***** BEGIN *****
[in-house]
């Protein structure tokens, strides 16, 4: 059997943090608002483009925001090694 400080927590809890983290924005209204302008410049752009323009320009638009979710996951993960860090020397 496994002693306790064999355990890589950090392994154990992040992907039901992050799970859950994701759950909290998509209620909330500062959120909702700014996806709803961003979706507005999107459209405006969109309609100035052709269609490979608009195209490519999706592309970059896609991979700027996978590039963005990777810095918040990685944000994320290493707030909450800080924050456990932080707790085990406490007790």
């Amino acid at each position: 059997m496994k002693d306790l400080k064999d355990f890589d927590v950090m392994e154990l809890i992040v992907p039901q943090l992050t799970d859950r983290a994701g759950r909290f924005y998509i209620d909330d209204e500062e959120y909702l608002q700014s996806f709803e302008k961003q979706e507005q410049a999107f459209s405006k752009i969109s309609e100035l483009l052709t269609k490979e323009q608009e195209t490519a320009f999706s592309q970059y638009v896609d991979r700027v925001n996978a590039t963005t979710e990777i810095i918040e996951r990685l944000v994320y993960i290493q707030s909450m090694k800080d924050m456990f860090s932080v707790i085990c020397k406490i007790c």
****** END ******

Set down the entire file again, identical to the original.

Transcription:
[in-house]
């Protein structure tokens, strides 16, 4: 059997943090608002483009925001090694 400080927590809890983290924005209204302008410049752009323009320009638009979710996951993960860090020397 496994002693306790064999355990890589950090392994154990992040992907039901992050799970859950994701759950909290998509209620909330500062959120909702700014996806709803961003979706507005999107459209405006969109309609100035052709269609490979608009195209490519999706592309970059896609991979700027996978590039963005990777810095918040990685944000994320290493707030909450800080924050456990932080707790085990406490007790």
């Amino acid at each position: 059997m496994k002693d306790l400080k064999d355990f890589d927590v950090m392994e154990l809890i992040v992907p039901q943090l992050t799970d859950r983290a994701g759950r909290f924005y998509i209620d909330d209204e500062e959120y909702l608002q700014s996806f709803e302008k961003q979706e507005q410049a999107f459209s405006k752009i969109s309609e100035l483009l052709t269609k490979e323009q608009e195209t490519a320009f999706s592309q970059y638009v896609d991979r700027v925001n996978a590039t963005t979710e990777i810095i918040e996951r990685l944000v994320y993960i290493q707030s909450m090694k800080d924050m456990f860090s932080v707790i085990c020397k406490i007790c």